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6 ways to get your credit card debt under control

by | Jan 22, 2015 | SELF-PUBLISHED

Practical strategies for debt relief

If there’s any one item that will suck the life right out of your bank account, shred your budget, and seriously damage your long-term savings goals, it’s debt. And the worst kind of debt is credit card debt.

With annual rates of 20% or more, they’ll bleed you dry unless you take preventive action right now. So pay off that credit card debt as fast as possible. If you’re in deep, consider consolidating your debt with a low-interest line of credit or a personal loan. And then cut up all your cards, save for one. And on that one, slash the allowable credit limit to the bare minimum – and never max out the card!

Paying off large credit card balances that you’ve carelessly run up, especially over the holiday spending extravaganza, might at first seem an insurmountable task. But after you’ve put the brakes on your bad borrowing habits, and freed up some extra funds for the month, there are six tried-and-true tactics you can use to start chipping away at the debt mountain.

1. Make the minimum payment

Start paying the minimum monthly payment on each card. Add an additional amount beyond the minimum to at least one card with the highest interest rate.

2. Consider a zero-interest transfer

Consider transferring a high card balance to one of the zero-interest transfer promotions that start appearing in your mailbox at this time of the year. You could get breathing room of as much as six months with no interest. Any payments you make would go directly against your principal amount. But if you go this route, be sure to check terms and conditions after the interest-free period expires.

Remember, too, that applying for a new credit card, especially if you already have wallet slots full of the things, will affect your credit score. If you suspect you’re in this situation, consult a qualified financial planner, typically one with a professional accreditation, such as a Certified Financial Planner (this is different from a “credit counsellor” – see more below).

3. Pay a fee, switch rates

Talk to your credit card company (often your bank) to see whether you are eligible for a premium card. You’ll pay an annual fee, but the interest rate charged on these cards can be less than half that charged on no-fee cards. If you have large outstanding balances, what you spend on the annual fee (anywhere from $99 to $150 or more per year) will be offset by savings you’ll gain on the monthly compounded interest payments.

4. Line of credit if you can

This is a tricky one. If you already have a personal line of credit, and if you haven’t maxed that out too, you might consider paying down some of your credit card balance using your line of credit. Interest rates are considerably lower on lines of credit, so you’d be reducing the overall interest rate hit. On the other hand, if it’s a secured home-equity line of credit, you in effect have a second mortgage on your home. If you don’t pay that as stipulated, the bank can seize your home. If it’s an unsecured line of credit, it’s in effect a callable loan – and that bank can demand payment in full at any time, especially if you start missing minimum payments. Use personal lines of credit sparingly.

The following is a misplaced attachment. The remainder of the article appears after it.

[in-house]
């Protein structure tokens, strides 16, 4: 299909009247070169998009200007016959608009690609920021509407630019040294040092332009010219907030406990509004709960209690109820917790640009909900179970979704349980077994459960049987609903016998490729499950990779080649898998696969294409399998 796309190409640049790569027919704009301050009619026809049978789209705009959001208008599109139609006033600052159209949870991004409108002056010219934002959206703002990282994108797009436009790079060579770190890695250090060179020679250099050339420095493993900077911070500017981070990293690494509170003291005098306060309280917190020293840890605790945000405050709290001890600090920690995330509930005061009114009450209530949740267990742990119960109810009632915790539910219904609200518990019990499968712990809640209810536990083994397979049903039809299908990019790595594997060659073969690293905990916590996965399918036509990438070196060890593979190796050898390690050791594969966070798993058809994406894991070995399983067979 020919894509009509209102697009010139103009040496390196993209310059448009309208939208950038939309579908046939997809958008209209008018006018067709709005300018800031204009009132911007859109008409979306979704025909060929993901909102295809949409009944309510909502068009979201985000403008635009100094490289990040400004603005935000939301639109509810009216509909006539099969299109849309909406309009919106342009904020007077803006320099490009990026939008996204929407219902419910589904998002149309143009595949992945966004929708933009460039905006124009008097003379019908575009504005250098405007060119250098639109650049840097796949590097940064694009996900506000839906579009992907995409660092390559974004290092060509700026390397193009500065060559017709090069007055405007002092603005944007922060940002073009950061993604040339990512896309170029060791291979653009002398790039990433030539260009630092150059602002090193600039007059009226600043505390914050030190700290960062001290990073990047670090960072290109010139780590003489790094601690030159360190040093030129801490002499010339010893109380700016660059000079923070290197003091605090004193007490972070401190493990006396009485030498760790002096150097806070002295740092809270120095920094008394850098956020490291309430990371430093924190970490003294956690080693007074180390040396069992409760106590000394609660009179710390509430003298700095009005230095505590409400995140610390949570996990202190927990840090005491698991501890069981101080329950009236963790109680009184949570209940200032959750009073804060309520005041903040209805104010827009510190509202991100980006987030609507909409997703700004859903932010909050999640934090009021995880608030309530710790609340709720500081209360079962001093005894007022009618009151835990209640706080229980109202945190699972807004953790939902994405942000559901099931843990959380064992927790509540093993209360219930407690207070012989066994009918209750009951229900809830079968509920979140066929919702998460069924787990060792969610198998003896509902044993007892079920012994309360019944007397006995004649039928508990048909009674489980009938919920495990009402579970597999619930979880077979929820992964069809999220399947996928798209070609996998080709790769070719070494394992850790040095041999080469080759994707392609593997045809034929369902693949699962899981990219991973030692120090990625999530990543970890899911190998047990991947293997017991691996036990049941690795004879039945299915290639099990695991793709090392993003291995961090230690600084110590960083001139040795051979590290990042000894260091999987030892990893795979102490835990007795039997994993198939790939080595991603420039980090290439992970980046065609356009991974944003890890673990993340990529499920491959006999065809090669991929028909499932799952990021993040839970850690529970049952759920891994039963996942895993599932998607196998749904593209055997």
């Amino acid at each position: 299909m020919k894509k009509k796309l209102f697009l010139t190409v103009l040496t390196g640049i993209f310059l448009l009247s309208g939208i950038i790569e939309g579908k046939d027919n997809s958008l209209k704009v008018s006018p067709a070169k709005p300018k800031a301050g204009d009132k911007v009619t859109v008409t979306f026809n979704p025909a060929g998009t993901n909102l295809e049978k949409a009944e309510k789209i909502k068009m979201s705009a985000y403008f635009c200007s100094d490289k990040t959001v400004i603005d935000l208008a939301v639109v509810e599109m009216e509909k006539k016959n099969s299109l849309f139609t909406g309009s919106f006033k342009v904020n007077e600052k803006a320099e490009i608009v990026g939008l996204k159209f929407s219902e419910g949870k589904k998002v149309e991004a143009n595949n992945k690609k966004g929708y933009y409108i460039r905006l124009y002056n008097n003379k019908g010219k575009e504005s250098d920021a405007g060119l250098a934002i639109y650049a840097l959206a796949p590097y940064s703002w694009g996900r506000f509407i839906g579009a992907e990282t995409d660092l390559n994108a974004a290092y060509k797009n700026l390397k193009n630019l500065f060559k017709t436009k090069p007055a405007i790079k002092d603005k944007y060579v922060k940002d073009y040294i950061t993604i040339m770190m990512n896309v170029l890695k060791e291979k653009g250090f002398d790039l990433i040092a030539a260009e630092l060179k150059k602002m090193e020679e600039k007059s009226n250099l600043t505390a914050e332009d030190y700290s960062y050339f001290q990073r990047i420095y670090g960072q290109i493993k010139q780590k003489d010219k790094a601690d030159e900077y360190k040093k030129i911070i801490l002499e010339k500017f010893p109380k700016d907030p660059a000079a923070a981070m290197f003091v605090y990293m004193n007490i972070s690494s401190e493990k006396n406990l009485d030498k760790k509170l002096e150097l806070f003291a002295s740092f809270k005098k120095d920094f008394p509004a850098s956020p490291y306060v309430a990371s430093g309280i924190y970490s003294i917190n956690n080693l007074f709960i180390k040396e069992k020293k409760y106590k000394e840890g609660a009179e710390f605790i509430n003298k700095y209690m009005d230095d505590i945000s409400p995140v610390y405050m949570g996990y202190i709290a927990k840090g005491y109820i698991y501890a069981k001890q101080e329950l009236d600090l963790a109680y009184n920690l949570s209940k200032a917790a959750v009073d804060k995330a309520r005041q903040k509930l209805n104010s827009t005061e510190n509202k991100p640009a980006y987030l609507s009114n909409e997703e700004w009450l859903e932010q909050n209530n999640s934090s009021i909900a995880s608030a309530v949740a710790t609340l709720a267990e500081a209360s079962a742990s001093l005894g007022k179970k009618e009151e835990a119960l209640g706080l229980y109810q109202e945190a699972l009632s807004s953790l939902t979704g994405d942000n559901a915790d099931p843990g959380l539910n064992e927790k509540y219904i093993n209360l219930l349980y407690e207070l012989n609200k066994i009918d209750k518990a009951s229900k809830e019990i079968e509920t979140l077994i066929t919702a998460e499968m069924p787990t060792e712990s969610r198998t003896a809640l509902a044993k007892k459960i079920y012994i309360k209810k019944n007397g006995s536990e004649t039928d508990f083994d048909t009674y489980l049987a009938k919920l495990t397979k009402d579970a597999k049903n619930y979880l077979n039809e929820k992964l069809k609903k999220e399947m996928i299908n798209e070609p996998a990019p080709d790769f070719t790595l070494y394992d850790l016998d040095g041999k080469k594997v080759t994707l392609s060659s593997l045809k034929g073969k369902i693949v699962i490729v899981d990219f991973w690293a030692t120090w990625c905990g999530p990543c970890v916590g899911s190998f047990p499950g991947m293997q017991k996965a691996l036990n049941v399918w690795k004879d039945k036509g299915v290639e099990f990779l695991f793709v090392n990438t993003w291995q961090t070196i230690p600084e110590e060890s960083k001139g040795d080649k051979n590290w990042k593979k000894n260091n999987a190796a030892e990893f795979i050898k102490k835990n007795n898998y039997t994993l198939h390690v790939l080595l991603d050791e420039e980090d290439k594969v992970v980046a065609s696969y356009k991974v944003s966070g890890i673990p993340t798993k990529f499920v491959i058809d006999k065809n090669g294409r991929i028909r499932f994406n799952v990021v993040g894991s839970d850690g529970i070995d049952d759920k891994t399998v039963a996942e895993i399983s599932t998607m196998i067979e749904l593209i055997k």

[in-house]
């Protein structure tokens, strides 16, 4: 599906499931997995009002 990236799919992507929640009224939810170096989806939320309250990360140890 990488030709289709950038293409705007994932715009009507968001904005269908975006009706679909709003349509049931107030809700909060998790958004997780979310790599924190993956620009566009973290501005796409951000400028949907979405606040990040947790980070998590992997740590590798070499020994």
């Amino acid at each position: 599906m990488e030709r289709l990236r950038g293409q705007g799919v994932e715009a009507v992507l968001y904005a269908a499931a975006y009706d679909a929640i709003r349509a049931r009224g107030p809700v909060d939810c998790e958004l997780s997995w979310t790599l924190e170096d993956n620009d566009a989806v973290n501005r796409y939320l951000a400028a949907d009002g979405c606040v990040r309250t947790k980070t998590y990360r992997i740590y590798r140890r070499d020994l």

5. Loan consolidation

Another tactic is to speak to your bank about a loan consolidation. In other words, take out a personal loan at a lower interest rate to pay off other higher-interest credit-card loans. Your bank’s loan officer can work out a payment schedule to fit your budget. But as I mentioned above, you’ll have to make a promise to yourself to cut up or lock away all but one (preferably low-interest) credit card until that personal loan is paid off.

6. Get the right kind of help

Finally, be skeptical of so-called “credit counselling services,” especially of the strip-mall, store-front variety. You may end up in an even worse debt crunch than before. If you’re concerned about credit card debt problems, talk to your bank first or consult with an accredited, fee-for-service financial planner or advisor.

Getting into a credit card crunch is easy – getting out is difficult and often financially painful. Above all, avoid declaring personal bankruptcy, even though this might appear to be the “easy” way out. (It’s not a coincidence that bankruptcy trustees ramp up advertising in the post-holiday period.) Bankruptcy is a legal morass and will impede your ability to borrow and conduct your other personal financial and business affairs, including investing, for years to come.

So make every effort to fix your credit card crunch using the tactics I’ve outlined here. It takes persistence and fiscal discipline, but it can be done.

© 2015 by Robyn K. Thompson. All rights reserved. Reproduction without permission is prohibited.

© 2023 by Robyn K. Thompson. All rights reserved. Reproduction without permission is prohibited. This article is for information only and is not intended as personal investment or financial advice.

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